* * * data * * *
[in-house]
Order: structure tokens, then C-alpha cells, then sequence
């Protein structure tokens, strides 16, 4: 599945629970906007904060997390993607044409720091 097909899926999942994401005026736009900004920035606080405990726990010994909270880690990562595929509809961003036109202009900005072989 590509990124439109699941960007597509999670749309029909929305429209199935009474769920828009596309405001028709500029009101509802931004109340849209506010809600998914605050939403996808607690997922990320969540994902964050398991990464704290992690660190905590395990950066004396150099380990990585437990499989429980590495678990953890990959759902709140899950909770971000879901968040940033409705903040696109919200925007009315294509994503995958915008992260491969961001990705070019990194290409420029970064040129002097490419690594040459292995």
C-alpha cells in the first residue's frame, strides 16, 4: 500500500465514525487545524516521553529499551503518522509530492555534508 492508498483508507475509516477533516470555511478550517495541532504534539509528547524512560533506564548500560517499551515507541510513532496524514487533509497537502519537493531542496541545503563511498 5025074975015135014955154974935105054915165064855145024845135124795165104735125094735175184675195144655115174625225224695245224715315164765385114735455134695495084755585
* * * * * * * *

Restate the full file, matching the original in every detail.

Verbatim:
[in-house]
Order: structure tokens, then C-alpha cells, then sequence
């Protein structure tokens, strides 16, 4: 599945629970906007904060997390993607044409720091 097909899926999942994401005026736009900004920035606080405990726990010994909270880690990562595929509809961003036109202009900005072989 590509990124439109699941960007597509999670749309029909929305429209199935009474769920828009596309405001028709500029009101509802931004109340849209506010809600998914605050939403996808607690997922990320969540994902964050398991990464704290992690660190905590395990950066004396150099380990990585437990499989429980590495678990953890990959759902709140899950909770971000879901968040940033409705903040696109919200925007009315294509994503995958915008992260491969961001990705070019990194290409420029970064040129002097490419690594040459292995």
C-alpha cells in the first residue's frame, strides 16, 4: 500500500465514525487545524516521553529499551503518522509530492555534508 492508498483508507475509516477533516470555511478550517495541532504534539509528547524512560533506564548500560517499551515507541510513532496524514487533509497537502519537493531542496541545503563511498 5025074975015135014955154974935105054915165064855145024845135124795165104735125094735175184675195144655115174625225224695245224715315164765385114735455134695495084755585